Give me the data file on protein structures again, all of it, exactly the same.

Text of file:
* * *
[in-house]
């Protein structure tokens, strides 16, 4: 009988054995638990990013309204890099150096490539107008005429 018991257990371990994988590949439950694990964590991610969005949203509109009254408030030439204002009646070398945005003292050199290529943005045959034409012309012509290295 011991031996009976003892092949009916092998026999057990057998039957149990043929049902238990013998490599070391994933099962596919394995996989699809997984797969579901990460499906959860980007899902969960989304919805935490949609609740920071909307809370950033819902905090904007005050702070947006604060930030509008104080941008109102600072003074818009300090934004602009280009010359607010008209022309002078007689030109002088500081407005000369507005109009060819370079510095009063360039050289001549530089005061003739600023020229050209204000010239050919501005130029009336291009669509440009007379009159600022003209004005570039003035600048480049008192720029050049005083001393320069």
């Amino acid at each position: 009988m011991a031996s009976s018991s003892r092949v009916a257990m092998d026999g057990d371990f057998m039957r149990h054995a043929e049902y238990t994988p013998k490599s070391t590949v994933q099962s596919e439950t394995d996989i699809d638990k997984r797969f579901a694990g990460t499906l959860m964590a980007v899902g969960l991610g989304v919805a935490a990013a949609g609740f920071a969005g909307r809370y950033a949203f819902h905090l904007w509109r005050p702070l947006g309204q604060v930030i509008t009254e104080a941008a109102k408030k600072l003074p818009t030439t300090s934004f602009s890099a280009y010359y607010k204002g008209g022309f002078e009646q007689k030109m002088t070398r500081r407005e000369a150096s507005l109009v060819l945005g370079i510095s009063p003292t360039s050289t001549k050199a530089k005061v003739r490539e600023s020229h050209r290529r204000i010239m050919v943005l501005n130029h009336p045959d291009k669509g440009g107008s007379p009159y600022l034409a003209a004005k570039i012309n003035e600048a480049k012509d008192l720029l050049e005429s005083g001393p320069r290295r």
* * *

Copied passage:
[in-house]
């Protein structure tokens, strides 16, 4: 009988054995638990990013309204890099150096490539107008005429 018991257990371990994988590949439950694990964590991610969005949203509109009254408030030439204002009646070398945005003292050199290529943005045959034409012309012509290295 011991031996009976003892092949009916092998026999057990057998039957149990043929049902238990013998490599070391994933099962596919394995996989699809997984797969579901990460499906959860980007899902969960989304919805935490949609609740920071909307809370950033819902905090904007005050702070947006604060930030509008104080941008109102600072003074818009300090934004602009280009010359607010008209022309002078007689030109002088500081407005000369507005109009060819370079510095009063360039050289001549530089005061003739600023020229050209204000010239050919501005130029009336291009669509440009007379009159600022003209004005570039003035600048480049008192720029050049005083001393320069």
């Amino acid at each position: 009988m011991a031996s009976s018991s003892r092949v009916a257990m092998d026999g057990d371990f057998m039957r149990h054995a043929e049902y238990t994988p013998k490599s070391t590949v994933q099962s596919e439950t394995d996989i699809d638990k997984r797969f579901a694990g990460t499906l959860m964590a980007v899902g969960l991610g989304v919805a935490a990013a949609g609740f920071a969005g909307r809370y950033a949203f819902h905090l904007w509109r005050p702070l947006g309204q604060v930030i509008t009254e104080a941008a109102k408030k600072l003074p818009t030439t300090s934004f602009s890099a280009y010359y607010k204002g008209g022309f002078e009646q007689k030109m002088t070398r500081r407005e000369a150096s507005l109009v060819l945005g370079i510095s009063p003292t360039s050289t001549k050199a530089k005061v003739r490539e600023s020229h050209r290529r204000i010239m050919v943005l501005n130029h009336p045959d291009k669509g440009g107008s007379p009159y600022l034409a003209a004005k570039i012309n003035e600048a480049k012509d008192l720029l050049e005429s005083g001393p320069r290295r």